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January 2, 2018
by Patricia Tomasi

New Study Reveals Girls Who Start Their Periods Early Are More Likely To Suffer From Depression In Adulthood

January 2, 2018 08:00 by Patricia Tomasi  [About the Author]

The age at which girls begin their period has “declined dramatically” over the past 50 years. While the average age of menstruation is currently 12 years of age, it used to be 16 years of age in the early 20th century. Though we don’t know exactly why this is occurring, theories range from increasing rates of obesity, to an increase in exposure to chemicals in our environment, to increased rates of stress. Fat cells augment estrogen which may trigger early puberty and a stressful childhood can result in more cortisol being release which can also stimulate early puberty. According to the American Psychological Association, early puberty can have drastic effects on the mental health and well-being of girls including depression, substance use, and early sexual behavior.

In The Falling Age of Puberty in U.S. Girls by Sandra Steingraber, girls who get their periods first say they have "more negative feelings about themselves and suffer more from anxiety.” They also experience more eating disorders and are more likely to attempt suicide. Girls who began their periods earlier were also shown to have lower levels of education in adulthood.

A new study published recently in the Journal of Pediatrics has found that girls who begin their menstrual cycle earlier than others have higher rates of depressive symptoms and antisocial behavior as adults. While other studies have found a correlation between early menstruation and subsequent mental health problems in adolescence, there hasn’t been any research to date into early menstruation and its mental health effects in adulthood, until now.

The latest study, titled, Age at Menarche, Depression, and Antisocial Behavior in Adulthood, was conducted by authors Jane Mendle from the Department of Human Development at Cornell University in New York, Rebecca M. Ryan of the Department of Psychology at Georgetown University in the District of Columbia, and Kirsten M. P. McKone from the Department of Psychology at the University of Pittsburgh in Pennsylvania.

The researchers were able to draw their conclusions after analyzing data from a previous study which examined adolescent health and risk behavior. Over 20,000 adolescents with an average age of 15 were interviewed in four waves from 1994 to 2008, allowing researchers to track the participants over the course of 14 years. Of the 20,000 participants, 7800 females provided information on the age at which they began their period. Current researchers looking into the effects of early menstruation on adulthood used the data from these 7800 females.

After analyzing the data, current researchers found that girls aged 10 had an eight per cent higher incidence of depressive symptoms than girls who started their period at 12 years of age. They also found that girls who began their menstrual cycle at eight years of age had a 25 per cent higher incidence of depressive symptoms. By the time the female participants reached 30 years of age, researchers found that depressive symptoms were still evident. For those at age 30 who started their period at age 10, six per cent had a higher rate of depressive symptoms than girls who began their period at age 12. And for those at age 30 who started their period at age eight, 20 per cent had a higher rate of depressive symptoms.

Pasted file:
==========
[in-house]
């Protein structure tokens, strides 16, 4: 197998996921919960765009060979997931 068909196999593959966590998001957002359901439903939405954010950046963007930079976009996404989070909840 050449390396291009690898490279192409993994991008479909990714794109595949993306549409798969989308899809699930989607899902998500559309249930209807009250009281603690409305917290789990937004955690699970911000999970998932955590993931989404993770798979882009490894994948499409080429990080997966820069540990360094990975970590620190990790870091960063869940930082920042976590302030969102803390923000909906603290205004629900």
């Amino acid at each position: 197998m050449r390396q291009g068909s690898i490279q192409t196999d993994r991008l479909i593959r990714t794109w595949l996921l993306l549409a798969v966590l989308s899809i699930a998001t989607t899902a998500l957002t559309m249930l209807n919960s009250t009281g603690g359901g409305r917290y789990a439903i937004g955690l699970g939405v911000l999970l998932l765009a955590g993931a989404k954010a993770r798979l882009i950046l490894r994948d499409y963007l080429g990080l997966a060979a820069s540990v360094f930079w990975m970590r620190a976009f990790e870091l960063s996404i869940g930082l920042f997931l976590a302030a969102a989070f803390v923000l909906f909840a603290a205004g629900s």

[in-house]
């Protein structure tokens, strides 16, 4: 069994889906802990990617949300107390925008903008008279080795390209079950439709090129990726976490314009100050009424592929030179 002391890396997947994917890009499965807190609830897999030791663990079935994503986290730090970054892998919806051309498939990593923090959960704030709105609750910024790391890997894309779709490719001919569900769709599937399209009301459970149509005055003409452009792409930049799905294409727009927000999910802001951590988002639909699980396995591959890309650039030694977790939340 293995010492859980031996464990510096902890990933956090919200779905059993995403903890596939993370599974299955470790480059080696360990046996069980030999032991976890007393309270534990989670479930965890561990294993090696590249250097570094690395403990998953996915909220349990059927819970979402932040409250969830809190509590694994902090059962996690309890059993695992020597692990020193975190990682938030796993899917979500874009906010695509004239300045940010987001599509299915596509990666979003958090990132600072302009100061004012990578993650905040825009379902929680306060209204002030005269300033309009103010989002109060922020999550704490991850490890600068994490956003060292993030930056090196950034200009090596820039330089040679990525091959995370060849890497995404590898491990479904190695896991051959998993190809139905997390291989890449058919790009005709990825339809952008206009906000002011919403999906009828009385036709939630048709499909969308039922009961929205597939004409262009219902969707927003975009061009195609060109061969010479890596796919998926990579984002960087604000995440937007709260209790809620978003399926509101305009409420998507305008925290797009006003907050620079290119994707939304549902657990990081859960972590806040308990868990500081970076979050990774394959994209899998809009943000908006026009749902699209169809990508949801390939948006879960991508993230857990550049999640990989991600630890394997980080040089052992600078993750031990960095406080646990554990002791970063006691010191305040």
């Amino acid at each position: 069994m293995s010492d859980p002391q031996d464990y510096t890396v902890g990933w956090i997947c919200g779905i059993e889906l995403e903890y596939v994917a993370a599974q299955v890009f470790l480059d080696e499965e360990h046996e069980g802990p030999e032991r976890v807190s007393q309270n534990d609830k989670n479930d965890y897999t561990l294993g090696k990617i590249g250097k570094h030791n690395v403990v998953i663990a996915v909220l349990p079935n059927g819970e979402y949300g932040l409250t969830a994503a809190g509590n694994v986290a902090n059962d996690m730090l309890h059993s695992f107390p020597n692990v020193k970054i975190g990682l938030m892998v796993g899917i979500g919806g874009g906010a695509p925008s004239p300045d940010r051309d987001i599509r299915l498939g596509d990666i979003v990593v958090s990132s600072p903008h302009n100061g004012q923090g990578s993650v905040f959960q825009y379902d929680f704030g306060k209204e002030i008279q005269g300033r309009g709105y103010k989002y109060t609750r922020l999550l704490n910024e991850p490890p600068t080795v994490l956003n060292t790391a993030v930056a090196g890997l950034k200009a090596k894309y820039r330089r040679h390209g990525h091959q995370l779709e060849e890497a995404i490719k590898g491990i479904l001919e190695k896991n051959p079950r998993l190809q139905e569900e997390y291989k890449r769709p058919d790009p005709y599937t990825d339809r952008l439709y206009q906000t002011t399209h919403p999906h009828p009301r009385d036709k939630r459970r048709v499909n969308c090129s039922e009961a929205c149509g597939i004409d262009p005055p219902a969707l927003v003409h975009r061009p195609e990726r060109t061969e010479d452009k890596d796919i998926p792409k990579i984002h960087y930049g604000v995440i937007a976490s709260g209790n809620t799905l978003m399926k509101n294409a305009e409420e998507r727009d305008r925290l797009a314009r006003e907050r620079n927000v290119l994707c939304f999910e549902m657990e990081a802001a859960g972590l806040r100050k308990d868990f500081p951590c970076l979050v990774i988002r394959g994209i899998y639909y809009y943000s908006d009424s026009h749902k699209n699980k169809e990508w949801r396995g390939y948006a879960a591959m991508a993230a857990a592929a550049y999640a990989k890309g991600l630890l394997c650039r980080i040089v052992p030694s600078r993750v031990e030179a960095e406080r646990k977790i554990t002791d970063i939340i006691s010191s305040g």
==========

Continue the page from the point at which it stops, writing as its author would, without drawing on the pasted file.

Researchers also looked at the effect of early menstruation on antisocial behavior and found that though not as high as depressive symptoms, girls who began their period early were more likely to engage in antisocial behavior during adolescence and adulthood. Girls who began their period at age 10 had a five per cent higher incidence of antisocial behavior than girls who began their period at age 12. Girls who began their monthly cycle at age eight had a 10 per cent higher incidence of antisocial behavior.

The authors of the study published in the Journal of Pediatrics believe their analysis proves earlier puberty in girls results in a higher rate of mental health issues in these girls in adolescence and adulthood and would like to see this area which they describe a “public health issue”, taken seriously and studied more widely.


American Psychological Association, (March 2016), The Risks of Early Puberty,

Graber JA, (July 2013), PubMed, Pubertal timing and the development of psychopathology in adolescence and beyond,

Sandra Steingraber, Ph.D., (August 2007), The Falling Age of Puberty in U.S. Girls,


About the Author

Patricia Tomasi

Patricia Tomasi is a mom, maternal mental health advocate, journalist, and speaker. She writes regularly for the Huffington Post Canada, focusing primarily on maternal mental health after suffering from severe postpartum anxiety twice. You can find her Huffington Post biography here. Patricia is also a Patient Expert Advisor for the North American-based, Maternal Mental Health Research Collective and is the founder of the online peer support group - Facebook Postpartum Depression & Anxiety Support Group - with over 1500 members worldwide. Blog:

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